With the help of a $360,000 grant from the Fred L. Emerson foundation, UR will be able to digitize the Seward Family Archive.

 

The archive, which is one of the most extensive firsthand accounts of 19th-century American political and social life, comes from the family of William Henry Sward (1801-1872) who was the secretary of state under Presidents Lincoln and Johnson and a U.S. senator and governor of New York.

 

The online archive, which consists of photographs, diaries, letters, and other papers from the family, was mostly donated from William Henry Seward III, who was the secretary of state’s grandson. Most of the source material is from the years 1730 to 1917, and gives insight into various events that shaped America into the country it is today.

 

According to a press release, Thomas Slaughter, the Arthur R. Miller Professor of History, stated that these documents cover “abolitionism, universal suffrage, access to education, race relations, medical practice, and the rights of the accused in the criminal justice system.” Slaughter also said that the archive “provides a portal to 19th-century family life as well.”

 

Director of the Digital Humanities Center Nora Dimmock stated that the grant will “provide the library and the project with an archival intern, who will reorganize the material and speed up the transcription process. The grant will also fund the managing editor (who will be a graduate student) for the project.”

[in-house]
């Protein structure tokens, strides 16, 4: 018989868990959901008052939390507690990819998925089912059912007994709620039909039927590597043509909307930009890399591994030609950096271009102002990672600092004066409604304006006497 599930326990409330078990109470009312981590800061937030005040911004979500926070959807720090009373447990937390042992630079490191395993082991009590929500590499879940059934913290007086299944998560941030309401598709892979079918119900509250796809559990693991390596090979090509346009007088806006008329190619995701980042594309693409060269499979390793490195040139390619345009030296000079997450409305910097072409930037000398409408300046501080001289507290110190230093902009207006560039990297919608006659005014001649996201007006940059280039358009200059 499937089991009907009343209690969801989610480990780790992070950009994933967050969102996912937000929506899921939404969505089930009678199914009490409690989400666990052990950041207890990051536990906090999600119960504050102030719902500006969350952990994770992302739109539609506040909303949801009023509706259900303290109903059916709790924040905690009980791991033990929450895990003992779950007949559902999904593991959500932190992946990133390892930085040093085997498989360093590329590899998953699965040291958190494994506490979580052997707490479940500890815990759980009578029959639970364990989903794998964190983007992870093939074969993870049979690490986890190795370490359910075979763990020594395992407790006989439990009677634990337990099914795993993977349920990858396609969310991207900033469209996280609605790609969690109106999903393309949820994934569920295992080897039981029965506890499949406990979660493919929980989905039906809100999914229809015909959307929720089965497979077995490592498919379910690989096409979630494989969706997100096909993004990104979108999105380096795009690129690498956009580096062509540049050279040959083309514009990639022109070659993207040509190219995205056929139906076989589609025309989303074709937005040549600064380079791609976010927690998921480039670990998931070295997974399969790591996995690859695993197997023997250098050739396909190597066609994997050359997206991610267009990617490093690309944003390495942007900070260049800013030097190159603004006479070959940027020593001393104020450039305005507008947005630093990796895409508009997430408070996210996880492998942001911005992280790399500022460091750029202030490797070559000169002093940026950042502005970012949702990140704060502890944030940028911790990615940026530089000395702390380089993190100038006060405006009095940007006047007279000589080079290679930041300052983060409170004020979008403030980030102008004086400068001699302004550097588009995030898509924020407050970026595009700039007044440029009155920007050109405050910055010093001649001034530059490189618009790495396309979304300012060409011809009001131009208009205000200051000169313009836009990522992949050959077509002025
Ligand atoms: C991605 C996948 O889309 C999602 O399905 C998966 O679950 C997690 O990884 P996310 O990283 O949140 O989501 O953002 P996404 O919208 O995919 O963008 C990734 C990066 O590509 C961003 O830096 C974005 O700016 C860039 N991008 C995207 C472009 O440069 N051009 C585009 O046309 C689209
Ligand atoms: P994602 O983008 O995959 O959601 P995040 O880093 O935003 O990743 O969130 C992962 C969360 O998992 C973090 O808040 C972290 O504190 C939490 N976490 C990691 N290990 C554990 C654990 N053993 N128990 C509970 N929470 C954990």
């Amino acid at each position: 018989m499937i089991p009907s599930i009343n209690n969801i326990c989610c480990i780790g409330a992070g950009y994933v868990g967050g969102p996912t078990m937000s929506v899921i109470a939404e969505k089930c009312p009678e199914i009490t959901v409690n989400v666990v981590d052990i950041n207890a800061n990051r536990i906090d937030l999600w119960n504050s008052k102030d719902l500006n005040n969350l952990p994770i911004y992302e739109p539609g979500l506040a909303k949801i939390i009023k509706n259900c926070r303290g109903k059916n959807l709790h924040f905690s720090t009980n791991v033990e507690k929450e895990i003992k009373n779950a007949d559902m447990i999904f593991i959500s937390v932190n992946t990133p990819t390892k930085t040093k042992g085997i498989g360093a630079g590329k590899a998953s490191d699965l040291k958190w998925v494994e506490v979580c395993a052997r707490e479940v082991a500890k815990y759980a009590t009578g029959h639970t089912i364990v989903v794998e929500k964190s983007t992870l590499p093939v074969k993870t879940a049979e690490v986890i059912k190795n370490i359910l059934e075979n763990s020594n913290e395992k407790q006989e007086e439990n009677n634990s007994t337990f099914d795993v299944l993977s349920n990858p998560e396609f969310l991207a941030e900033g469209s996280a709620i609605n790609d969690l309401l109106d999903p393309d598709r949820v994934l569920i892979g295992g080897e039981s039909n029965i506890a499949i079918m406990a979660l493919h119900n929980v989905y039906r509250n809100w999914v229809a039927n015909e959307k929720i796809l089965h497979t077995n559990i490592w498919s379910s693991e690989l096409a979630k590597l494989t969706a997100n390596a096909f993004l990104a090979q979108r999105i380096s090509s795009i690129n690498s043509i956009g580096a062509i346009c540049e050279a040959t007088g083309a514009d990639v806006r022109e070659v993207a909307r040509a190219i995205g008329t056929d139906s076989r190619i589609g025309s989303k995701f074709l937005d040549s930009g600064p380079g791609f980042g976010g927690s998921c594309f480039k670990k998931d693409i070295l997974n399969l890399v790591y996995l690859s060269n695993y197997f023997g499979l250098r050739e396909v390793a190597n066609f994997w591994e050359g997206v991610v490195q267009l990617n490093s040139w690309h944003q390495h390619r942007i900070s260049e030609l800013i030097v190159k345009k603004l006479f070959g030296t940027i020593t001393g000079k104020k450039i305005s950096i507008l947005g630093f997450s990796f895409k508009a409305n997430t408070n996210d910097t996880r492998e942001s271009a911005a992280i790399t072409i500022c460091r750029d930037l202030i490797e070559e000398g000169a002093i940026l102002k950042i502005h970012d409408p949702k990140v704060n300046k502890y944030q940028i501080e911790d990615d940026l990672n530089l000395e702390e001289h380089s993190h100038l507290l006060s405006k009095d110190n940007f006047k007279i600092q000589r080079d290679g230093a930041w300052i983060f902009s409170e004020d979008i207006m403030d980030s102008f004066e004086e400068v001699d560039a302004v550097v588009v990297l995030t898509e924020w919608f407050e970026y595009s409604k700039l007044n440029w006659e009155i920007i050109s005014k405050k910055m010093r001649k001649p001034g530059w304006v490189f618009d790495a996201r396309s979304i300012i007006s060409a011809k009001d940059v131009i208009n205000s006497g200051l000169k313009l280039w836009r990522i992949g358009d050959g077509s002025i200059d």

“The main goal of the project is to scan, digitize, transcribe, and create a website for the project,” Dimmock said.

 

The group aims for 15% of the transcriptions of the Seward Family papers to be done within the first year. The goal is to have 40% done by the end of the third year.

 

The press release also credited vice provost Mary Ann Mavrinac and Deans of the River Campus Libraries Andrew H. and Janet Dayton Neilly as stating that “The William Henry Seward Collection is the largest and most-consulted special collection in Rush Rhees Library.”

 

Mavrinac also said that, in 1987, the Emerson foundation donated a significant amount of President Lincoln’s letters, which had been acquired from the Seward family, to William Seward.

 

“The project is special because it represents a new relationship with the library to collaborate with faculty and students,” Dimmock said. “This project presents new experiences for students in documentary editing, website development and design, and scholarly encoding practices.”

 

Teitelman is a member of 

 

the class of 2016.

 



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